The pro-wrestling business can be a complicated scene. It can often take just the right set of circumstances for a Superstar to reach their full potential. A wrestler can fail miserably in one company, while being able to thrive and grow in another. The original set-up of the wrestling business included a territory system that had a certain promoter in control of each region of the country. Wrestlers would travel around to different areas to keep the talent pools fresh. A talent could get over in Florida as a babyface and be reviled in Kansas City as a heel. When Vince McMahon innovated the wrestling business, what he essentially did is unify the country with his nationwide cable television programming. This gave nationwide exposure to talent, allowing them to dig their heels in and stay with one promotion for a long while, building and working on their character.
WCW wasn’t far behind, but it was often a poor man’s version of what Vince was doing. This didn’t change until Eric Bischoff took control of things, and even then, all he did was bank off of the talent that was able to grow and make their mark in the WWE. The WCW went through various regime changes and often those that would go on to be the next top talent were disregarded and overlooked.
These 15 WWE Legends would go on to make wrestling history, but they tanked during their tenure in WCW.
15. “Stone Cold” Steve Austin
It’s hard to imagine the landscape of professional wrestling without the contributions of Stone Cold, but this sad time did exist. The man who helped save the WWE during the Attitude Era was once just another bleach-blonde under-utilized talent at Turner’s dream killing factory, known to you as WCW. Steve Austin spent time in WCW from 1991 to 1995. He was a part of the tag team known as The Hollywood Blonds.
He formed this faction with the soon to be infamous Brian Pillman. “Stunning” Steve Austin also joined the legendary group known as The Stud Stable. Eric Bischoff, in one of many moves that ended up shooting him in the foot, fired Steve Austin after an injury, leaving Austin free to go to ECW and begin to develop his Stone Cold persona under the watchful eye of Paul Heyman.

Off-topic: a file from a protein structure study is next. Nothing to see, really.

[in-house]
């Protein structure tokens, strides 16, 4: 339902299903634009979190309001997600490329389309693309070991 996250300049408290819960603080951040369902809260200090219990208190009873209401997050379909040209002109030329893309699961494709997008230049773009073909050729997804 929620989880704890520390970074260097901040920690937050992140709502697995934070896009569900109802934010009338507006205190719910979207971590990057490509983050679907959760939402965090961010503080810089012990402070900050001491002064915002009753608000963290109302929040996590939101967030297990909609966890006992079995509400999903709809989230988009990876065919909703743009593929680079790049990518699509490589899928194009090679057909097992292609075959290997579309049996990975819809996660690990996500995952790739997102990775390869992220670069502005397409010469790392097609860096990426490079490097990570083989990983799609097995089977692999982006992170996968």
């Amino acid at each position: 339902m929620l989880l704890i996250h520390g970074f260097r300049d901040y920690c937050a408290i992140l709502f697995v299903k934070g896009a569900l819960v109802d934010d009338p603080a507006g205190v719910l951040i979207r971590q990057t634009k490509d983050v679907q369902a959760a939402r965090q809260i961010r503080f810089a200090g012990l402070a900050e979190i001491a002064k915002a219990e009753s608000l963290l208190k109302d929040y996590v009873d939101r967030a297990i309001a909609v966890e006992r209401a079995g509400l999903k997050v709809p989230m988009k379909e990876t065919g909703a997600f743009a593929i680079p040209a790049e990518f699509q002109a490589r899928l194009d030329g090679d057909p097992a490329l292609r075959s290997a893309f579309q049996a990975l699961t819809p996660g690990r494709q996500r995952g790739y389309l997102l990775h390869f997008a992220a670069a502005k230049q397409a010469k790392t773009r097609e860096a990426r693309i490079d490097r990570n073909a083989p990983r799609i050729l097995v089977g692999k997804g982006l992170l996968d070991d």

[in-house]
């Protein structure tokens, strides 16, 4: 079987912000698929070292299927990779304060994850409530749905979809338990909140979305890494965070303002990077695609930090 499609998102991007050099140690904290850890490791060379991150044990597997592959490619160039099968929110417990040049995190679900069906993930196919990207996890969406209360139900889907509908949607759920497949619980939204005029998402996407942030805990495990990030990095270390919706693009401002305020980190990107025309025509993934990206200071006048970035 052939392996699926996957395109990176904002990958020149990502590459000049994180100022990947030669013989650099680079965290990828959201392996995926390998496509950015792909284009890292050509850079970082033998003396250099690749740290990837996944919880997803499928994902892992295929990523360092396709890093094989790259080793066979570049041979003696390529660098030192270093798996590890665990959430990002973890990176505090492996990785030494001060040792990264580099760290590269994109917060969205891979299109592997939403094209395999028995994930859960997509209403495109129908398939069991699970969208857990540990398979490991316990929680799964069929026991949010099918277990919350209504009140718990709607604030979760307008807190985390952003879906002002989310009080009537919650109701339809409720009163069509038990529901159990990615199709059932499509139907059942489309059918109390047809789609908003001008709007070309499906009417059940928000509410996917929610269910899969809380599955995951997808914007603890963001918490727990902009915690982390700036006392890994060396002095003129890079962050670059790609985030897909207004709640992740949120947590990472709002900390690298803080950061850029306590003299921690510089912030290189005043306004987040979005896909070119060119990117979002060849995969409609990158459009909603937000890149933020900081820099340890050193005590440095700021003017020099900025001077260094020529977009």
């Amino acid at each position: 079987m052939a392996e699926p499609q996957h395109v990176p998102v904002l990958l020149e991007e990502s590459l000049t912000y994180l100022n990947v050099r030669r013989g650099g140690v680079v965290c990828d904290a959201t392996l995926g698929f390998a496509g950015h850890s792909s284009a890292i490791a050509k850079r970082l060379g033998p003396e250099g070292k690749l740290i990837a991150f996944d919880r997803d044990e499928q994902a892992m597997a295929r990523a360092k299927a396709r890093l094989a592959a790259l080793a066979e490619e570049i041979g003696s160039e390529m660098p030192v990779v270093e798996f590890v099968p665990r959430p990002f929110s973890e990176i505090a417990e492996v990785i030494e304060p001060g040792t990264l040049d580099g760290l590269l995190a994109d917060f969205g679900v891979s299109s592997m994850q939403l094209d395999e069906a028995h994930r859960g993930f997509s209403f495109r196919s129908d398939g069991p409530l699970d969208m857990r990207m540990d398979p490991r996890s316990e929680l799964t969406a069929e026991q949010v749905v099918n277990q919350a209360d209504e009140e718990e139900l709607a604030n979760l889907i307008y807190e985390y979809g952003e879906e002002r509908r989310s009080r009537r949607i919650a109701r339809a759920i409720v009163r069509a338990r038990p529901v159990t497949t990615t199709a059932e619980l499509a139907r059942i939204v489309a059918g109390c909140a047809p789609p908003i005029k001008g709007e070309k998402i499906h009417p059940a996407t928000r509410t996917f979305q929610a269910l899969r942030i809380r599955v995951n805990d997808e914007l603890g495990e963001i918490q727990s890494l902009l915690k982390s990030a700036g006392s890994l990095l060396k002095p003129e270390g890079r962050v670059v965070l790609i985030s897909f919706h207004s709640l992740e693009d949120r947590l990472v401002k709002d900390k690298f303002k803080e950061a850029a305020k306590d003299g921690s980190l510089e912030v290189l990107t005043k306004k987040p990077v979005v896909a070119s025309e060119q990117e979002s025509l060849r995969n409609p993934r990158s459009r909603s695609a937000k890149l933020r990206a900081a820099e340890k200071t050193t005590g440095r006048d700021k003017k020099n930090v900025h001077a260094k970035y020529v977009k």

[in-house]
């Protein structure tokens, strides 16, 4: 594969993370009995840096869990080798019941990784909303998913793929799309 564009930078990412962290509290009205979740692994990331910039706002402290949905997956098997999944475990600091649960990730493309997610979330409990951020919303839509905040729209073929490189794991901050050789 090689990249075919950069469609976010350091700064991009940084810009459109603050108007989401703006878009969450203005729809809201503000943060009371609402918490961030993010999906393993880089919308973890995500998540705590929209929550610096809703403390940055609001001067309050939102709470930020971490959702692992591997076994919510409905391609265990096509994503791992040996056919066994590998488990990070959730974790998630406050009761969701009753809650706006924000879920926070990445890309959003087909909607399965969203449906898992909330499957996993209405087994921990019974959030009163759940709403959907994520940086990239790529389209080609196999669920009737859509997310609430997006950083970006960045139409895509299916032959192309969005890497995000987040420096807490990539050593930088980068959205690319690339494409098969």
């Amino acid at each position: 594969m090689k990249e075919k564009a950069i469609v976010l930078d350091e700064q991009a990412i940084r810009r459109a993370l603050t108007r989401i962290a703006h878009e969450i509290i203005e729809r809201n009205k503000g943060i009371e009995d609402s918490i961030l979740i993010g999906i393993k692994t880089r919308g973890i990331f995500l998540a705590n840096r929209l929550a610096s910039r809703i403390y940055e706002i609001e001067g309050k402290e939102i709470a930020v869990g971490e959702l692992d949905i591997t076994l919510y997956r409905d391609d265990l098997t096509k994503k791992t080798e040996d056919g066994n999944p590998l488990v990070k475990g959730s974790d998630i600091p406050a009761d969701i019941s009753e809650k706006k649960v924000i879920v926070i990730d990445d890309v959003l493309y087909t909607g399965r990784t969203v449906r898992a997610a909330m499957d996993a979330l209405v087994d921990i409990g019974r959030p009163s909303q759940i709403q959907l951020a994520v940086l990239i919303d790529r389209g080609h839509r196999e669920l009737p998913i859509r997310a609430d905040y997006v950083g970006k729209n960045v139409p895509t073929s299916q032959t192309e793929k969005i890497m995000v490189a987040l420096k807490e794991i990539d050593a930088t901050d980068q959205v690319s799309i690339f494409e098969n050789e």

14. Mick Foley
Mick Foley is a hardcore legend, having made his name primarily in ECW and the WWE, but he got his big start in the WCW. It wasn’t his first wrestling gig by far, but it was his first big corporate opportunity. Foley worked in WCW under his Cactus Jack persona from 1991 to 1994. In typical Foley fashion, Mick left it all in the ring and devoted his body to the business, a sacrifice that was lost on WCW at the time.
During a feud with Vader, Foley infamously had his ear ripped off by the behemoth. Foley opted to finish the match, but became infuriated with the company after they refused to acknowledge and build any story arc out of the lost appendage. He soon moved to ECW and eventually to WWE as another element that helped bury the WCW as a result of The Monday Night Wars.
There are several wrestling families that have multiple generations of talent in the business, but the Rhodes family stands-out as one of the most impressive. You know Dustin from his time as Goldust in the WWE, but he spent a few runs in WCW during his career, as well. We’re going to focus on the failed 1999 return to the company when he was the pale-faced “Dark City” style creeper dubbed “Seven”.
He appeared in vignettes that showed him learing outside of a sleeping child’s bedroom. The gimmick was quickly scrapped, since it screamed child abuse. The rest of this contract was spent in the mid-card as “The American Nightmare” Dustin Rhodes (his brother Cody is currently using “The American Nightmare” as his gimmick in the indies) and was rarely seen on television for WCW again.
12. Rob Van Dam
Rob Van Dam is an ECW hardcore legend. He has had epic tenures in both ECW and the WWE over the past two decades, but he started his mainstream career in WCW. When Van Dam came into the company is was under the control of Bill Watts, whose tenure as the head of the company was toxic for many that would become top talents.